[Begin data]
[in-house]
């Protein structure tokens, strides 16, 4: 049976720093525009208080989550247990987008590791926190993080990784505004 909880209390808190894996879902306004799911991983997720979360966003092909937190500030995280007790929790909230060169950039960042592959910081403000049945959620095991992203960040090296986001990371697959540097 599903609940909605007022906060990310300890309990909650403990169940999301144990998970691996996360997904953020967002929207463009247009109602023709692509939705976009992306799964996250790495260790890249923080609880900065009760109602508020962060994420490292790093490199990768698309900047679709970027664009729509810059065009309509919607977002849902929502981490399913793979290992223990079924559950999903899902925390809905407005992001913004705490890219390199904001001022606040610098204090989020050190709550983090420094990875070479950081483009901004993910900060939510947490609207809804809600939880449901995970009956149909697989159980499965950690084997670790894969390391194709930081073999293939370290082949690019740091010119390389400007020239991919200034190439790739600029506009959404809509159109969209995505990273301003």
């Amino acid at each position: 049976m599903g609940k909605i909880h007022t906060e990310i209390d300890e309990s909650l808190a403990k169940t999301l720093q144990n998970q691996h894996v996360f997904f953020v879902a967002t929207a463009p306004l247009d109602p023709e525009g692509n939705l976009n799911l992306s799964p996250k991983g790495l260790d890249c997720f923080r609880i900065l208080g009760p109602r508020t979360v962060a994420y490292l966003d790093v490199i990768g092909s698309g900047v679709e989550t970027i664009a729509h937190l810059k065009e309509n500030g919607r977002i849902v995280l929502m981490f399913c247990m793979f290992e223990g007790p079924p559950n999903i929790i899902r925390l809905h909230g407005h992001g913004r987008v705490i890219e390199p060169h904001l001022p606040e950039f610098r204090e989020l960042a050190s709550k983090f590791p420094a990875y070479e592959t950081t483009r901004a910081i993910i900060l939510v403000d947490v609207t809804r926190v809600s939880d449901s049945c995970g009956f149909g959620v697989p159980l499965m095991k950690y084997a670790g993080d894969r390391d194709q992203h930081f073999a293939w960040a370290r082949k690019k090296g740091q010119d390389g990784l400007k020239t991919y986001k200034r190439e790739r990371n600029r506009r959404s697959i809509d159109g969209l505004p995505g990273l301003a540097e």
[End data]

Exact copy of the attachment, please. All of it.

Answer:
[in-house]
């Protein structure tokens, strides 16, 4: 049976720093525009208080989550247990987008590791926190993080990784505004 909880209390808190894996879902306004799911991983997720979360966003092909937190500030995280007790929790909230060169950039960042592959910081403000049945959620095991992203960040090296986001990371697959540097 599903609940909605007022906060990310300890309990909650403990169940999301144990998970691996996360997904953020967002929207463009247009109602023709692509939705976009992306799964996250790495260790890249923080609880900065009760109602508020962060994420490292790093490199990768698309900047679709970027664009729509810059065009309509919607977002849902929502981490399913793979290992223990079924559950999903899902925390809905407005992001913004705490890219390199904001001022606040610098204090989020050190709550983090420094990875070479950081483009901004993910900060939510947490609207809804809600939880449901995970009956149909697989159980499965950690084997670790894969390391194709930081073999293939370290082949690019740091010119390389400007020239991919200034190439790739600029506009959404809509159109969209995505990273301003």
């Amino acid at each position: 049976m599903g609940k909605i909880h007022t906060e990310i209390d300890e309990s909650l808190a403990k169940t999301l720093q144990n998970q691996h894996v996360f997904f953020v879902a967002t929207a463009p306004l247009d109602p023709e525009g692509n939705l976009n799911l992306s799964p996250k991983g790495l260790d890249c997720f923080r609880i900065l208080g009760p109602r508020t979360v962060a994420y490292l966003d790093v490199i990768g092909s698309g900047v679709e989550t970027i664009a729509h937190l810059k065009e309509n500030g919607r977002i849902v995280l929502m981490f399913c247990m793979f290992e223990g007790p079924p559950n999903i929790i899902r925390l809905h909230g407005h992001g913004r987008v705490i890219e390199p060169h904001l001022p606040e950039f610098r204090e989020l960042a050190s709550k983090f590791p420094a990875y070479e592959t950081t483009r901004a910081i993910i900060l939510v403000d947490v609207t809804r926190v809600s939880d449901s049945c995970g009956f149909g959620v697989p159980l499965m095991k950690y084997a670790g993080d894969r390391d194709q992203h930081f073999a293939w960040a370290r082949k690019k090296g740091q010119d390389g990784l400007k020239t991919y986001k200034r190439e790739r990371n600029r506009r959404s697959i809509d159109g969209l505004p995505g990273l301003a540097e």